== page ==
The Philippine Institute of Development Studies (PIDS) has called on the Department of Education (DepEd) to issue clearer instructions to elementary schools to stop allowing non-readers to graduate.
The recommendation was contained in the study conducted by the PIDS scrutinizing pressures bearing down on public school teachers and how these impact the quality of basic education in the country posted in its website.
The report titled Pressures on Public School Teachers and Implications on Quality said Grade 7 students who could not understand what they read were among the perverse effects of the performance evaluation and incentive system of the DepEd, which pushes for a zero dropout target.
Under the system, the dropout rate in the class forms a part of the bases for assessing the teachers performance and is also used in determining his or her performance-based bonus, the annual incentive for government personnel adjudged to have met targets.
In the absence of other clearer student performance-based measure that can be traced back to quality of teaching, dropout rates become the metric for teacher quality. This sends a problematic incentive signal to teachers as they are evaluated based on zero dropout rates and not on actual quality of learning of students, the report said.
The PIDS said the insistence on the dropout rate as determinant of performance and incentive had led to the practice of mass promotion, wherein even students who failed exams and skipped half of the years school days can be promoted.
Some of these students will end up in seventh grade without knowing how to read for comprehension, the PIDS report said.
While acknowledging the difficulty of striking a balance between ensuring completion and securing good quality education, the PIDS insisted that limits should be observed, one of which is to forbid passing on to high school pupils who could not read.
Sending non-readers to high school should be actively discouraged and elementary schools that allow this require close monitoring and supervision. Even without sanctions, the signalling from DepEd that such action is poor practice needs to be stronger, the PIDS said.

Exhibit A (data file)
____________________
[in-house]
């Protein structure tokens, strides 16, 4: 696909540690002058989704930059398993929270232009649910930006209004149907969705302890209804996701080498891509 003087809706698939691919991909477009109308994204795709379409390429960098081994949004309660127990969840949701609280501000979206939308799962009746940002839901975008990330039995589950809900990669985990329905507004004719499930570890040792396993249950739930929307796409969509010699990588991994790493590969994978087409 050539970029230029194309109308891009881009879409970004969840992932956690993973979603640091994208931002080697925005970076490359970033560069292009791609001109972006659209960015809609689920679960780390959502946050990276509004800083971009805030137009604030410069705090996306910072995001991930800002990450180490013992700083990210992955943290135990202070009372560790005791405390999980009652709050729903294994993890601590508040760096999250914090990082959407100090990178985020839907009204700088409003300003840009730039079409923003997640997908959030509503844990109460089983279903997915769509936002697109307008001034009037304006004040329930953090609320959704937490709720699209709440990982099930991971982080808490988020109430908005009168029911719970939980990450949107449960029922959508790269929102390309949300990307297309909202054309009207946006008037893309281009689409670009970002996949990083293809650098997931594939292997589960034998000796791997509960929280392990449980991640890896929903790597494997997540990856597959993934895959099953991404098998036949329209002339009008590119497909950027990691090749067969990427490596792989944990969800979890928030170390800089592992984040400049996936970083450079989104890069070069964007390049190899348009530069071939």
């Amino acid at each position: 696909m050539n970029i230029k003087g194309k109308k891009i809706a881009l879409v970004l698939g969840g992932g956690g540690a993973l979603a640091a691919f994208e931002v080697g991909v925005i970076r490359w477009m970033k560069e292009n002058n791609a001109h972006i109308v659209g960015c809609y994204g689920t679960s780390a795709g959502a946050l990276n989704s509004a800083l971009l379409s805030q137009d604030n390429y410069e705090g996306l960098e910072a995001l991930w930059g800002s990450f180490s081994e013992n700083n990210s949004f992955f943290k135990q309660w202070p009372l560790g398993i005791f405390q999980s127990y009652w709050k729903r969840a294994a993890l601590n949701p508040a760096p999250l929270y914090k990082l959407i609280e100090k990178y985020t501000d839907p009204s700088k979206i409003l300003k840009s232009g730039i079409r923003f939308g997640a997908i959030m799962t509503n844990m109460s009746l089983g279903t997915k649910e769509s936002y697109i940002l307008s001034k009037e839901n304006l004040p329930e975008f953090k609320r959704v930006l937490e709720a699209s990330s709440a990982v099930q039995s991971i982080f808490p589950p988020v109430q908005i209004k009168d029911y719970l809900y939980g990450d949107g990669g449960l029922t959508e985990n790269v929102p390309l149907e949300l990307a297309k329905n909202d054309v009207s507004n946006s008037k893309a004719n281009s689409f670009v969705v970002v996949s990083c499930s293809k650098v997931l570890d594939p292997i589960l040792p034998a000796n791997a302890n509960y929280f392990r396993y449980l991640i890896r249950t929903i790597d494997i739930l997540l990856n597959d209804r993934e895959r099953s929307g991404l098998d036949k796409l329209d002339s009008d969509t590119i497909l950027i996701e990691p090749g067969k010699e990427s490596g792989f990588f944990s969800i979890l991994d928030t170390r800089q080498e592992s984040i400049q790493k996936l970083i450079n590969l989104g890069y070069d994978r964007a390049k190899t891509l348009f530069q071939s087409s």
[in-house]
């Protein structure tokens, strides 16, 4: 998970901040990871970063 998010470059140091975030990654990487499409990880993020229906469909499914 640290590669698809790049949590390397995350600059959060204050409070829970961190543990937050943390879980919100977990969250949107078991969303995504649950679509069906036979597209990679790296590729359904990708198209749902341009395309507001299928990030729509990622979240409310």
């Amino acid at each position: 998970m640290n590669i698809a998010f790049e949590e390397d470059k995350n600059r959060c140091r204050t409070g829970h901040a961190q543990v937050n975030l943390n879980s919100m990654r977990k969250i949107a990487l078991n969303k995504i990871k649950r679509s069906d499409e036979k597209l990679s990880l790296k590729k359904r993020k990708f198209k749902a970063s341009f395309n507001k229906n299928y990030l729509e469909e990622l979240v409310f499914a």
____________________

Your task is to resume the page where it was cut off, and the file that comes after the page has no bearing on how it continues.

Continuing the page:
The DepEd has yet to comment on the report and call of the PIDS, and has been largely mum on the issue on non-readers.
Declining NAT results
In his call for measures to improve basic education in connection with the Senate Committee On Educations review of the implementation of the K to 12 curriculum made in March, Sen. Sherwin Gatchalian cited as one proof of the deteriorating quality of education the low scores in the National Achievement Test (NAT) in 2016 and 2017.
Gatchalian did not go into details, but in 2016 compared with the 2015 average mean percentage score (MPS) of 70.88 the Grade 6 NAT performance plummeted to 42.03 or by 28.85 points. This is unprecedented because from 2006 to 2015, the highest MPS margin from one year to the next in Grade 6 was 4.87, which occurred in 2008.
All the regions incurred two-digit MPS losses, the least being the 12.73 points of the National Capital Region (NCR) and the most being the 39.80 points of the Caraga Region. The reductions represented 21.92 percent of the 58.05 previous MPS of NCR and 50.01 percent of the 79.58 MPS of Caraga in 2015, and had the effect of catapulting NCR from No. 16 to No. 3 and sinking the perennial No. 1 Caraga to No. 14 in the rankings.
Also, the 39.40 and 43.38 MPS for Grade 6 and Grade 10, respectively, in 2017 were the lowest in the history of the standardized test, a conclusion based on the published statement of former Education secretary Armin Luistro in May 2011 that the achievement levels of elementary and high school students were declining based on NAT results from 2005 to 2010.
Luistro had mentioned that for 2010, the high school NAT average MPS was 46.30, while negligible gains were attained in the elementary NAT average, such that the 64.81 MPS in 2008 inched up to 69.21 by 2010.
The earliest Grade 6 NAT result online was that of 2006, which was 55.16; and that of 2005 for Grade 10, which was 46.80.
This correspondent had requested the DepEd for the entire results data of the NAT, but all it provided were the results from 2013 to 2017.
In emails on March 16, this correspondent asked the DepEd regional directors of NCR, Caraga, Cordillera Administrative Region (CAR), Autonomous Region of Muslim Mindanao (ARMM) and Regions 7, 8, 9, 11 and 12 for reaction to Gatchalians assumption that NAT scores reflected the prevailing quality of education.
Like Caraga, Regions 9, 12, 8 and 11, which were also consistent frontrunners in the NAT, were but a shadow of their old selves in 2016, losing nearly half of their 2015 scores at 36.60, 36.34, 35.13 and 30.83, respectively.
Because of the setbacks, Region 9 tumbled from No. 5 to No. 17 with 36.60 MPS, Region 12 from No. 3 to No. 15 with 36.34 MPS, Region 8 from No. 2 to No. 8 with 41.93 MPS, and Region 11 from No. 7 to No. 11 with 41.40 MPS.
In 2017, the four regions lost more ground Region 11 by 3.40 points, Region 9 by 2.94 points, Caraga by 2.88 points and Region 12 by 1.49 points.
On the other extreme, ARMM, CAR and Region 7 incurred losses below the national average of 28.85 MPS at 14.70, 21.89 and 25.88, respectively, based on their 2015 scores. This resulted to drastic changes in their rankings, with CAR assuming the top position from No. 13 with 47.90 MPS; Region 7 jumping from No. 11 to No. 2 with 46.27 MPS; and ARMM moving up from No. 15 to No. 4 with 44.94 MPS. (PIDS)
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